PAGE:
When one of world’s best-known usability experts, Jakob Nielsen, conducts eyetracking research to test what his usability work has shown, the results generate some beneficial tips for online editors. This is what happened in late 2005, when Nielsen and Tara Pernice Coyne, the Nielsen/Norman Group’s director of research, conducted an eyetracking test with 255 people in New York City.
With a little more than half of the participants (63 percent) ages 30 to 49, the test generated results applicable to the target audience for most news sites. Additionally, 20 percent were 18-29 and 16 percent were 50-64. Fifty-eight percent were female, 42 percent were male. Every test subject was given 50 tasks to complete. Sessions with each test subject lasted about one to two hours.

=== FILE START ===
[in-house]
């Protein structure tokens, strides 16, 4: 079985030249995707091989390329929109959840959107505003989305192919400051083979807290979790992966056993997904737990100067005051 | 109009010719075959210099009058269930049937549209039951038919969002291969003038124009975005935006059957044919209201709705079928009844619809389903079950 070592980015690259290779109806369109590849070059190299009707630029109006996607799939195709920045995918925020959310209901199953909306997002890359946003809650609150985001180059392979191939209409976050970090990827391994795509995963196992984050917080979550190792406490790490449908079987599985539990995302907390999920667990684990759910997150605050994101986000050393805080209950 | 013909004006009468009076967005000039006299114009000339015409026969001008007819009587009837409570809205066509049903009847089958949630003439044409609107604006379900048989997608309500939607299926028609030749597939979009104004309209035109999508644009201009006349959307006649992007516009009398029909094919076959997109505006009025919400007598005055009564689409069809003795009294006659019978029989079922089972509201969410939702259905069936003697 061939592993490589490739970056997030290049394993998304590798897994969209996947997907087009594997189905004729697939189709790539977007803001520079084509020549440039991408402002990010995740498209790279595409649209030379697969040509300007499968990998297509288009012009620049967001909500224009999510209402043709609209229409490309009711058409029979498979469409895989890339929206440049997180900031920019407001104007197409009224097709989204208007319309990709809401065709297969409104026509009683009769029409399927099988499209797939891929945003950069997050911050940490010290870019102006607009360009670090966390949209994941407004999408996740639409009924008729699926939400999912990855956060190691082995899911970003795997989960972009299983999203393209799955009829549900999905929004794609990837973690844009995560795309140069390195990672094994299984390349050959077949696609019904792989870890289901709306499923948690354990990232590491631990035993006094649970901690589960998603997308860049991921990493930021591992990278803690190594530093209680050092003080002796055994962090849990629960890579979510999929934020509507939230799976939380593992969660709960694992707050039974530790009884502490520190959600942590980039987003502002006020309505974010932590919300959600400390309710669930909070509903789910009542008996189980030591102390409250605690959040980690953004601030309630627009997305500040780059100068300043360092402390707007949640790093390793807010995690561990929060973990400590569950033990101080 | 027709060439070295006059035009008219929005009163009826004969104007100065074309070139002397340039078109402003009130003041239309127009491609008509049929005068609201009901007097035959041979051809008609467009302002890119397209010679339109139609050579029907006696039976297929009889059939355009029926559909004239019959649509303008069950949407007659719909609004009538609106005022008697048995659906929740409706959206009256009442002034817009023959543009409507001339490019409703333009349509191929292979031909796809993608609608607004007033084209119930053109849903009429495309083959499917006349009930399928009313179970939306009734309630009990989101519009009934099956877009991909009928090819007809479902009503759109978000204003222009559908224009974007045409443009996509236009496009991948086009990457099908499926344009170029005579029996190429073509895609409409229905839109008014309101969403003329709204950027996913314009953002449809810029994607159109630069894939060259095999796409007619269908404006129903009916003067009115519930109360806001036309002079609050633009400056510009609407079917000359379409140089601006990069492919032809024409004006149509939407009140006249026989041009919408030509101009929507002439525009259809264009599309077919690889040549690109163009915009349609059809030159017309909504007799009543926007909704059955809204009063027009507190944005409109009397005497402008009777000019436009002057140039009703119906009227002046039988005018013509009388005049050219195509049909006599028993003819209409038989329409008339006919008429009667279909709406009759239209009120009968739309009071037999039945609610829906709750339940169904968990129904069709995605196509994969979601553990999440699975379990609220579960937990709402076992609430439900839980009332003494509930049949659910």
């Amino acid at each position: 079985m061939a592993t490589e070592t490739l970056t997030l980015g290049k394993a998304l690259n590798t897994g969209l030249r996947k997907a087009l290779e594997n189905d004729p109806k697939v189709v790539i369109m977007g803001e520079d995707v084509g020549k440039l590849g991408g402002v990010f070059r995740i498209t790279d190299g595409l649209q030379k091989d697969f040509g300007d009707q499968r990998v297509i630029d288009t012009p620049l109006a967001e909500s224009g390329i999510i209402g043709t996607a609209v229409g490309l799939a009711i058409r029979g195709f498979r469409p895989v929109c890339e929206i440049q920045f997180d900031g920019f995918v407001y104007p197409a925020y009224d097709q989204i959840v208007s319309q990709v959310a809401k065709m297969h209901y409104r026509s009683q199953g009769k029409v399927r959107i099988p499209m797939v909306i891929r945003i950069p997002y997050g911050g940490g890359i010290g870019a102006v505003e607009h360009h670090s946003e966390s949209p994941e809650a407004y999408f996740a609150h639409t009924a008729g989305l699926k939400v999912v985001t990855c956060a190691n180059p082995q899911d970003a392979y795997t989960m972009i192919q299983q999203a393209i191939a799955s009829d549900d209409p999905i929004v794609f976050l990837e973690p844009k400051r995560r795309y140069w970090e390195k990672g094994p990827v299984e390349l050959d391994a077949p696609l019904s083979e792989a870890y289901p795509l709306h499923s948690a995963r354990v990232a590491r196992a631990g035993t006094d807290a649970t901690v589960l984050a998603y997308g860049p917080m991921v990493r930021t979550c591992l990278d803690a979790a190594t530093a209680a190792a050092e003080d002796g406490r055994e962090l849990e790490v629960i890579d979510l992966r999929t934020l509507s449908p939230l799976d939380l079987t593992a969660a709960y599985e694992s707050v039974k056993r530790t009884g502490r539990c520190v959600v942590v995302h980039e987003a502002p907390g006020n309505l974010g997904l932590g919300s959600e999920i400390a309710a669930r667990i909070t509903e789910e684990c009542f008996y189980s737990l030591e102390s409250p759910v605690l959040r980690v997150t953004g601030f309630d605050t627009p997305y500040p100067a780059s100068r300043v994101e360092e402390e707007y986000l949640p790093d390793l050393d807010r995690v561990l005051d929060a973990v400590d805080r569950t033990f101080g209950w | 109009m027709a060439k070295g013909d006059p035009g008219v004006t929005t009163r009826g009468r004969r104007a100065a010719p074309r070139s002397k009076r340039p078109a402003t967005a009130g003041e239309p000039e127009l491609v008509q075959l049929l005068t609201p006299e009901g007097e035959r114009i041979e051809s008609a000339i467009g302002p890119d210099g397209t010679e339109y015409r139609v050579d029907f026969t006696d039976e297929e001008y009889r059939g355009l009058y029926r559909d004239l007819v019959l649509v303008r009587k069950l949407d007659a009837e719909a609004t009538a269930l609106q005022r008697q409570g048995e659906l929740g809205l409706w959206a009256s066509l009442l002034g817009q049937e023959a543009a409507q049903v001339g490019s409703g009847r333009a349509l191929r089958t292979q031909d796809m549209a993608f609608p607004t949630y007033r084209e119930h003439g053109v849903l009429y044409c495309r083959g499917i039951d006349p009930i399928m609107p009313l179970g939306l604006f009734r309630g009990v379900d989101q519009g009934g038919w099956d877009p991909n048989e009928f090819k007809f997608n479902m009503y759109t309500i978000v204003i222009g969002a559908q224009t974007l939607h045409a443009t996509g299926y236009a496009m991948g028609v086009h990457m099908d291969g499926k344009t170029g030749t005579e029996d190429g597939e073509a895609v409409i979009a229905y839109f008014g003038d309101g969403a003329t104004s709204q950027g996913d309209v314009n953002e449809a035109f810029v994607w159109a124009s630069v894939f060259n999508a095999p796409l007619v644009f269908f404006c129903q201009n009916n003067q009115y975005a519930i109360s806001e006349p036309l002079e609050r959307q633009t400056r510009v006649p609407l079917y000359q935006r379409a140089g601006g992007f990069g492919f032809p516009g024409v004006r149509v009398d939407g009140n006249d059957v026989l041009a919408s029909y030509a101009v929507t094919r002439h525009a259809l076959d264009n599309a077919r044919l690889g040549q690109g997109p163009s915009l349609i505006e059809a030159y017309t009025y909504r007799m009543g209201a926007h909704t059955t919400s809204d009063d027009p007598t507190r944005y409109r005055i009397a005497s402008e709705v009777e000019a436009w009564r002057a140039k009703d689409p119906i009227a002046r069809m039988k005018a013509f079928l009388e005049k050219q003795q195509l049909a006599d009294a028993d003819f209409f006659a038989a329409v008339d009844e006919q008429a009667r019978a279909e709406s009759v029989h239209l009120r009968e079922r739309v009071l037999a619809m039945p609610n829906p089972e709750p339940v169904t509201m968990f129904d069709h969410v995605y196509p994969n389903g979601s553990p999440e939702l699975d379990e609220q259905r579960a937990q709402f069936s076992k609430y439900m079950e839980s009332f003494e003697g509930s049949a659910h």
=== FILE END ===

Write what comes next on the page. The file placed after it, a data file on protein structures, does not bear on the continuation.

Coyne (who we interviewed for this column) stresses that crucial to understanding the testing results is an awareness of the user’s motivation or goal behind each task. Some of the testing scenarios included asking the user to "read the news" or "read/learn", making a number these results particularly helpful to journalists. She said eyetracking is valuable in these cases because it indicates not only where our users look, but where key usability problems exist.
"[With eyetracking] we can see that a user may navigate the page of an interface that houses the info she wants," she said, "but if the text is poorly presented, or the navigation is cluttered, or there are too many superfluous images so she cannot easily find what she needs. This is a lost opportunity."
We’ve featured three of the more interesting journalistic study results below. (more… )